Ming Forbidden City in Beijing

Today’s Bible reading

And I have other sheep that are not of this fold. I must bring them also, and they will listen to my voice. So there will be one flock, one shepherd. — John 10:16

More thoughts for meditation

We are on a spiritual pilgrimage with daring Jesus-followers who were convicted to act on today’s reading.

Xu Guang-qi (1562-1633) was one of the earliest Chinese Christian converts of the modern era towards the end of Ming Dynasty. He was also a scientist, and a translator. Born in Shanghai, Xu passed the national examination and became a scholar as a young man. On his way to Beijing, Xu met Matteo Ricci. In 1603, under Ricci’s influence, he was baptized and became a Christian, taking the Christian name Paul. Xu became a high ranking official in 1604 and continued to study under Ricci. On his way back to Shanghai to attend his father’s funeral, Xu dropped by Nanking and urged Lazaro Cattaneo to preach in his hometown. They held church meetings in Xu’s house and baptized his family members and friends. Xu set up astronomy instruments in Beijing in 1610 and established Catholic schools in 1616. In 1625, Xu resigned from is position, returned to Shanghai and wrote the Book of Agriculture. Xu regained his position in 1628 and wrote the  Book of Annals of Zong Zhen. He also translated many books written by Ricci as well as brought to China by Ricci.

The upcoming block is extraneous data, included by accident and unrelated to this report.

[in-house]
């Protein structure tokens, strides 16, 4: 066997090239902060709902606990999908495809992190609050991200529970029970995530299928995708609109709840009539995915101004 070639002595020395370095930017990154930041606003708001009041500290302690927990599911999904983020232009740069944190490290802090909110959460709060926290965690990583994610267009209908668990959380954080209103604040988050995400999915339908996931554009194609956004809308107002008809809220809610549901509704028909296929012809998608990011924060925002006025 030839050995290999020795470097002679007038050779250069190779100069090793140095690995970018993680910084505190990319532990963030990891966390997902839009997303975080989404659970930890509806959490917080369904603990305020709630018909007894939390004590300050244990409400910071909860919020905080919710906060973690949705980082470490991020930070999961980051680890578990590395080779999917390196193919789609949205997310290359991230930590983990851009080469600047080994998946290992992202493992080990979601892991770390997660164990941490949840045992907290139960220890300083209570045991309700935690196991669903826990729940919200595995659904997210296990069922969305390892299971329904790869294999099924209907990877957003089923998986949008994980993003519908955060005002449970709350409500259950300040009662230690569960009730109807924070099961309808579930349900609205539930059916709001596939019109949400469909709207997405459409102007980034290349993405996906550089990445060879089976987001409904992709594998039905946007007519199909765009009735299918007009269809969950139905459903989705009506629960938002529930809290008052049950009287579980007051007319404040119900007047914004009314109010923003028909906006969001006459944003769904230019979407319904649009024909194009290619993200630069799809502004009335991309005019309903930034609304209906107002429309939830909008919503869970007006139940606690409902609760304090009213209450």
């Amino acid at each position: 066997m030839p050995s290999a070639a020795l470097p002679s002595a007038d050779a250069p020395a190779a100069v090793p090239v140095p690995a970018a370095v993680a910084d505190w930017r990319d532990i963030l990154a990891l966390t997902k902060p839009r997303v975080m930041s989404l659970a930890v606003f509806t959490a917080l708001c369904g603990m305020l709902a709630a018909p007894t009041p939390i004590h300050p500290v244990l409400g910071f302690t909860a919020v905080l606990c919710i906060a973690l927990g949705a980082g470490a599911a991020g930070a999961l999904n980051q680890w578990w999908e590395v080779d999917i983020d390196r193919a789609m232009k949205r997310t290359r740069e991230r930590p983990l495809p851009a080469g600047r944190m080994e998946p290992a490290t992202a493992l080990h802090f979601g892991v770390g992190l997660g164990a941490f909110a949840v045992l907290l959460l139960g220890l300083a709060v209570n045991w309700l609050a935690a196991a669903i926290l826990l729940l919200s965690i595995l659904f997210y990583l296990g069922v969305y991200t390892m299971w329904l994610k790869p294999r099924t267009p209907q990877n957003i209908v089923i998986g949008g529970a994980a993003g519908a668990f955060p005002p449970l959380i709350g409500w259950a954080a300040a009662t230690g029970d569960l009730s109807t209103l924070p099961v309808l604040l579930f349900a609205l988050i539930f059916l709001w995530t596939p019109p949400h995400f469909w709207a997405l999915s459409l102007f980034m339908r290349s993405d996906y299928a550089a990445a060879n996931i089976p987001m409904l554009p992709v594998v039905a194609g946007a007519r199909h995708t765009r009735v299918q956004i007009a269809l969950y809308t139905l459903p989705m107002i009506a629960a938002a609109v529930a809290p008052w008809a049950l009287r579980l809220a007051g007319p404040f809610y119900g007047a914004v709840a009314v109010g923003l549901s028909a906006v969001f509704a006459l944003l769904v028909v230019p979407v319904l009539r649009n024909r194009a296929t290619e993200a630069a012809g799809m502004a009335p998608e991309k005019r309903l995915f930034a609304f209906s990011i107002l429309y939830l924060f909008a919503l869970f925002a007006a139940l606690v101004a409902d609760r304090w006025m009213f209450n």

Matteo Ricci arrived at Macau in 1582 and began his study of Chinese. He also worked at acquiring understanding of Chinese culture. In 1589 Ricci moved inland and began to teach Chinese scholars European math. After several attempts, he was allowed to live in Beijing, where he taught mathematics to Chinese students, including the high-ranking public official Xu Guang-qi. Xu Guang-qi became the first native of China to publish translations of European books into Chinese.  Xu Guangqi wrote:-

Rules in the West different from ours we do not have. Rules in the East that are the same as in the west are all right, those different from those in the west are all wrong. … Therefore though The Ten Mathematical Classics are lost, this is not a pity, for they were nothing but worn-out shoes.

During the last few years of his life Xu Guang-qi was an extremely influential figure at the Imperial Court of the Ming Dynasty. When the Ming were under attack by from the Manchu, Xu Guang-qi, with his strong belief in the superiority of all things European, persuaded the Ming emperor to have his army adopt advanced European artillery against the Manchu. Initially effective, the strategy collapsed after Xu Guang-qi’s death when the Manchu learned European iron-smelting technology and acquired Western arms themselves. The Ming dynasty was defeated by them in 1644.

What do you think? Was Matteo Ricci “being all things to all people” in order to win their faith in Christ, or was he a prejudiced European undermining Chinese culture? Was Xu Guang-qi a collaborator with invaders or a person enlightened by faith and science? There is probably a little of both, isn’t there?

Suggestions for action

Pray: Give me a heart to care about the sheep who are not of my fold.

Jesus is talking to people who think the wall around the sheepfold is set and they are in it. When he sets his sight on those yet to enter the fold, it must seem disturbing. How is it for you? When you imagine people who are not yet “in,” what do you think and feel? 

Pray for people you know Jesus is imagining to be part of his flock.